Abu Dhabi golf: Jamieson keeps title hopes alive

Scott Jamieson of Scotland tees off on the second hole during the third round of the Abu Dhabi Golf Championship. (AP)
Scott Jamieson of Scotland tees off on the second hole during the third round of the Abu Dhabi Golf Championship. (AP)

The Scotsman goes into Sunday's final round with one-shot lead

By Joy Chakravarty

Published: Sat 22 Jan 2022, 7:56 PM

Scott Jamieson, whose last win came in 2012 in a rain-shortened, two-round tournament in Durban, was in sight of his biggest career win when he took a one-shot lead going into the final day of the $8 million Abu Dhabi HSBC Golf Championship.

However, the Scotsman (68, 11-under 205) was being chased by a group of quality players, with Ireland’s 2019 champion Shane Lowry and the resurgent Thomas Pieters just one shot behind after flawless bogey-free rounds of 67 each.

Also in the mix was Indian star Shubhankar Sharma, who put together a fantastic round of five-under par 67 despite making an early double bogey on the sixth hole. The 25-year-old from Chandigarh is tied for the fourth place at eight-under par 208 alongside world number seven Viktor Hovland (70) of Norway.

Earlier in the day, the cut was applied at three-over par at the conclusion of the second round. World number two Collin Morikawa and World number eight Rory McIlroy were through to the weekend right on the cutline.

Morikawa improved to tied 54th with a 71, but McIlroy (67) matched the low round of the day and jumped to tied 28th place at 2-under par total.

Jamieson, ranked 336th in the world, struggled for some time before finding his form towards the end of the year. Some strong performance saw him save his card on the DP World Tour.

In Abu Dhabi, he has been a picture of consistency. Even when the tournament was played in Abu Dhabi Golf Club, he has had top-20 finish in his last three starts.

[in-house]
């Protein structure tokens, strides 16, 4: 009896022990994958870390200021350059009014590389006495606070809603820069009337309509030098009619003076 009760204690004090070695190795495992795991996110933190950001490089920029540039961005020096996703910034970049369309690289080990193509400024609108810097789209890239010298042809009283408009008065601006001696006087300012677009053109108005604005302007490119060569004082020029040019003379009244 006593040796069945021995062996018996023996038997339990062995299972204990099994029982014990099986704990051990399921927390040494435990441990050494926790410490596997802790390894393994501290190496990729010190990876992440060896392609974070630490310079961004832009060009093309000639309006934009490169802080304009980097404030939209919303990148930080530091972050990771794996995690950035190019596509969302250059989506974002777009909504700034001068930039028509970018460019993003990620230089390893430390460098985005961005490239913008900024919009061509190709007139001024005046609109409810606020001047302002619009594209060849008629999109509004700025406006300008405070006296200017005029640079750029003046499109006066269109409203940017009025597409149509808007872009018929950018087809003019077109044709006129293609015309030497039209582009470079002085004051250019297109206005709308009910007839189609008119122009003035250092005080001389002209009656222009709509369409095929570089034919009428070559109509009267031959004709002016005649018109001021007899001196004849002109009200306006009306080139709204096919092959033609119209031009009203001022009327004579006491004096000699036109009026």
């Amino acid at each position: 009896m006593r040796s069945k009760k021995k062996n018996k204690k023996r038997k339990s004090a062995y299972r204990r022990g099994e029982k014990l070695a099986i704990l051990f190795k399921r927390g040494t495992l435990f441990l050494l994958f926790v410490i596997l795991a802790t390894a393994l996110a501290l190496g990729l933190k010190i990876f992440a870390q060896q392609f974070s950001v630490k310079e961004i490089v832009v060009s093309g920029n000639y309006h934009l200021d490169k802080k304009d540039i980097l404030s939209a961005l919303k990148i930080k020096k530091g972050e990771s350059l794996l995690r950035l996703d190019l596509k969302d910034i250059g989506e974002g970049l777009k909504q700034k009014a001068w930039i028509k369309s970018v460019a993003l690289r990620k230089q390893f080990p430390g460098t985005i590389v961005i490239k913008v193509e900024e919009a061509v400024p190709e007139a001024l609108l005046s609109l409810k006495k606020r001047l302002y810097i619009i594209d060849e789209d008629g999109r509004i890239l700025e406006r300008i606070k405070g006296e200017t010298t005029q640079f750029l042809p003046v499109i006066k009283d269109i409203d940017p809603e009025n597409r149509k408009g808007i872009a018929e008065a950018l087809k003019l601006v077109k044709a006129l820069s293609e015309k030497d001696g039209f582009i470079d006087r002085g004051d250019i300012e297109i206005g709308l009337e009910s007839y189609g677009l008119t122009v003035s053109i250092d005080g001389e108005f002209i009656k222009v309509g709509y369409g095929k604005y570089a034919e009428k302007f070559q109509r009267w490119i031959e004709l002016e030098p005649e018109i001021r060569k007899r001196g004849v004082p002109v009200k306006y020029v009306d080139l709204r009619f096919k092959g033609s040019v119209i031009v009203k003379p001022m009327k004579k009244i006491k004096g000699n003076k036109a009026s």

Asked what he needed to do to get his second win on Tour, Jamieson said: “It’s a great question. If I knew, I may be would have won by now. All I can do is play whatever shot is in front of me, and going to just try and stay, all those clichés, stay in the moment and just try and hit the best shot I can.

“A win tomorrow would be massive, a game-changer to win a tournament of this stature. There’s definitely been some great champions here, but that’s an awful long way to go.”

Sharma was delighted with his effort so far.

“I felt I was playing well, even though I did not do anything special during the off-season. I just went back home, which was nice after being on the Tour for nearly six straight months and in all Covid-related bubble. I think my mind is fresh and I have some new perspectives of my game lately,” he said.

“So, I am ok with making mistakes. I know I can live with making mistakes. That wasn’t the case before and I’d beat myself down for longer time. One bad hole would have a lingering effect. But today, when I made the double bogey, I was surprisingly not angry. And I was able to make up for the mistake with an eagle on the very next hole.”

More news from